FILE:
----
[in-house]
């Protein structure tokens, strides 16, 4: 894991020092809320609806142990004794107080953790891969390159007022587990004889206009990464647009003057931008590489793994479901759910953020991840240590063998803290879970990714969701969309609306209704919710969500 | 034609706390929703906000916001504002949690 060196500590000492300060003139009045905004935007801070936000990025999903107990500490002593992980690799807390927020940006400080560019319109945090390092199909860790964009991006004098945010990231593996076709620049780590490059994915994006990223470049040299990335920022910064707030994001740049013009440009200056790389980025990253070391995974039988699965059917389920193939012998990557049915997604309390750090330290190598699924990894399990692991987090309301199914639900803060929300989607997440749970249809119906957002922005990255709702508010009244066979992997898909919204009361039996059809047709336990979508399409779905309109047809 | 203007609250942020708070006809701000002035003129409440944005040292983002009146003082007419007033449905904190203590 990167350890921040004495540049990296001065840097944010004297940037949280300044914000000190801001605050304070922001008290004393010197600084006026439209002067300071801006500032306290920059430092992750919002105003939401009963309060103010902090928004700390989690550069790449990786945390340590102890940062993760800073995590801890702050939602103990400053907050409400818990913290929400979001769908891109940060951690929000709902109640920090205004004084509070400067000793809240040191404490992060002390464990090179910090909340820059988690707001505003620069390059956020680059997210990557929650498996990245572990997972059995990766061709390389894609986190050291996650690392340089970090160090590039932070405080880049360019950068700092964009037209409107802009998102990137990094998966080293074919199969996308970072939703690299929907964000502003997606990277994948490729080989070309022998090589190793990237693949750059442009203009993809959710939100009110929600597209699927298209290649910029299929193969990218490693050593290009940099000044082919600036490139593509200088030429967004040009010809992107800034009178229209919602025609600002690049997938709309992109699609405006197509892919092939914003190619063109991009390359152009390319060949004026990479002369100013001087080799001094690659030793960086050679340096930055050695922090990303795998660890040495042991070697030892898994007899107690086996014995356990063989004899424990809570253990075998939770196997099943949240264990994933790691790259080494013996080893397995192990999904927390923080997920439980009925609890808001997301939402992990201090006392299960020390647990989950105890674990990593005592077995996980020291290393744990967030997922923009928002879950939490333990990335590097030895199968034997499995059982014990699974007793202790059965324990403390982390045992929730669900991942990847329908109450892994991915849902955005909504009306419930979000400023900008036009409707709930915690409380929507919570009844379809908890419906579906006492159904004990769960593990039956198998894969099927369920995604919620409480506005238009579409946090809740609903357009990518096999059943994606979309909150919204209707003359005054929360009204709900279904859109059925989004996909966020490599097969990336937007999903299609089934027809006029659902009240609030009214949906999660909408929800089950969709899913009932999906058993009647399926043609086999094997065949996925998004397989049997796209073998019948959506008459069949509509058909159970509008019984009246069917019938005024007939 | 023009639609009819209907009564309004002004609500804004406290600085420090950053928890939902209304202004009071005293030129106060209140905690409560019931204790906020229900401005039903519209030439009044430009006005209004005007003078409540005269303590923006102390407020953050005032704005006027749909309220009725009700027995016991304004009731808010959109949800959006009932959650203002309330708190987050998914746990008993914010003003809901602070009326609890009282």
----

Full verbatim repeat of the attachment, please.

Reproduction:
[in-house]
């Protein structure tokens, strides 16, 4: 894991020092809320609806142990004794107080953790891969390159007022587990004889206009990464647009003057931008590489793994479901759910953020991840240590063998803290879970990714969701969309609306209704919710969500 | 034609706390929703906000916001504002949690 060196500590000492300060003139009045905004935007801070936000990025999903107990500490002593992980690799807390927020940006400080560019319109945090390092199909860790964009991006004098945010990231593996076709620049780590490059994915994006990223470049040299990335920022910064707030994001740049013009440009200056790389980025990253070391995974039988699965059917389920193939012998990557049915997604309390750090330290190598699924990894399990692991987090309301199914639900803060929300989607997440749970249809119906957002922005990255709702508010009244066979992997898909919204009361039996059809047709336990979508399409779905309109047809 | 203007609250942020708070006809701000002035003129409440944005040292983002009146003082007419007033449905904190203590 990167350890921040004495540049990296001065840097944010004297940037949280300044914000000190801001605050304070922001008290004393010197600084006026439209002067300071801006500032306290920059430092992750919002105003939401009963309060103010902090928004700390989690550069790449990786945390340590102890940062993760800073995590801890702050939602103990400053907050409400818990913290929400979001769908891109940060951690929000709902109640920090205004004084509070400067000793809240040191404490992060002390464990090179910090909340820059988690707001505003620069390059956020680059997210990557929650498996990245572990997972059995990766061709390389894609986190050291996650690392340089970090160090590039932070405080880049360019950068700092964009037209409107802009998102990137990094998966080293074919199969996308970072939703690299929907964000502003997606990277994948490729080989070309022998090589190793990237693949750059442009203009993809959710939100009110929600597209699927298209290649910029299929193969990218490693050593290009940099000044082919600036490139593509200088030429967004040009010809992107800034009178229209919602025609600002690049997938709309992109699609405006197509892919092939914003190619063109991009390359152009390319060949004026990479002369100013001087080799001094690659030793960086050679340096930055050695922090990303795998660890040495042991070697030892898994007899107690086996014995356990063989004899424990809570253990075998939770196997099943949240264990994933790691790259080494013996080893397995192990999904927390923080997920439980009925609890808001997301939402992990201090006392299960020390647990989950105890674990990593005592077995996980020291290393744990967030997922923009928002879950939490333990990335590097030895199968034997499995059982014990699974007793202790059965324990403390982390045992929730669900991942990847329908109450892994991915849902955005909504009306419930979000400023900008036009409707709930915690409380929507919570009844379809908890419906579906006492159904004990769960593990039956198998894969099927369920995604919620409480506005238009579409946090809740609903357009990518096999059943994606979309909150919204209707003359005054929360009204709900279904859109059925989004996909966020490599097969990336937007999903299609089934027809006029659902009240609030009214949906999660909408929800089950969709899913009932999906058993009647399926043609086999094997065949996925998004397989049997796209073998019948959506008459069949509509058909159970509008019984009246069917019938005024007939 | 023009639609009819209907009564309004002004609500804004406290600085420090950053928890939902209304202004009071005293030129106060209140905690409560019931204790906020229900401005039903519209030439009044430009006005209004005007003078409540005269303590923006102390407020953050005032704005006027749909309220009725009700027995016991304004009731808010959109949800959006009932959650203002309330708190987050998914746990008993914010003003809901602070009326609890009282």